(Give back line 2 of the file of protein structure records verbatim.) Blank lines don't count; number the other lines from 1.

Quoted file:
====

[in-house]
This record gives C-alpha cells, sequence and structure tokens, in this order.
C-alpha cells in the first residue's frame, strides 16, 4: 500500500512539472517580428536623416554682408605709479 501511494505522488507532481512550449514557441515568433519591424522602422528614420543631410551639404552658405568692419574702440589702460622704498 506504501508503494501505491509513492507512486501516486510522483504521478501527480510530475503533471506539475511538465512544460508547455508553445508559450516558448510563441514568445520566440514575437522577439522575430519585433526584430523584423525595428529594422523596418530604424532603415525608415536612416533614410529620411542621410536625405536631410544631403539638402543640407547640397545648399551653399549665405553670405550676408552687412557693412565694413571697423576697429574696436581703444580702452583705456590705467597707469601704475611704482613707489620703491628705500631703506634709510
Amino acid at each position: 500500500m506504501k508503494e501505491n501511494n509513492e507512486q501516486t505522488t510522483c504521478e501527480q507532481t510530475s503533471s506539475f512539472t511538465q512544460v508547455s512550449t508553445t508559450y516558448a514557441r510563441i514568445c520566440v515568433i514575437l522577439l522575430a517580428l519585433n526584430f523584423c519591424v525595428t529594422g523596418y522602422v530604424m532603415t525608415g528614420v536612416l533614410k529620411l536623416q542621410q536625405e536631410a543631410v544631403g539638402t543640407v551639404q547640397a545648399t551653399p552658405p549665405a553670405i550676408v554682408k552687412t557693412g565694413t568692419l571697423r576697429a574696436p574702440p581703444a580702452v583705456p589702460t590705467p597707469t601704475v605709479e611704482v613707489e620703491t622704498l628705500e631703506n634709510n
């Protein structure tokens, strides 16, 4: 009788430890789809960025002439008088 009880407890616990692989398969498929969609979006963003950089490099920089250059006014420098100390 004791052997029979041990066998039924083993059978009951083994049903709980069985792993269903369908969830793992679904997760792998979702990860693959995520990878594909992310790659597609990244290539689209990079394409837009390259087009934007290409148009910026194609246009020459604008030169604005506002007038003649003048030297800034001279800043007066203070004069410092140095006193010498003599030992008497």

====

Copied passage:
This record gives C-alpha cells, sequence and structure tokens, in this order.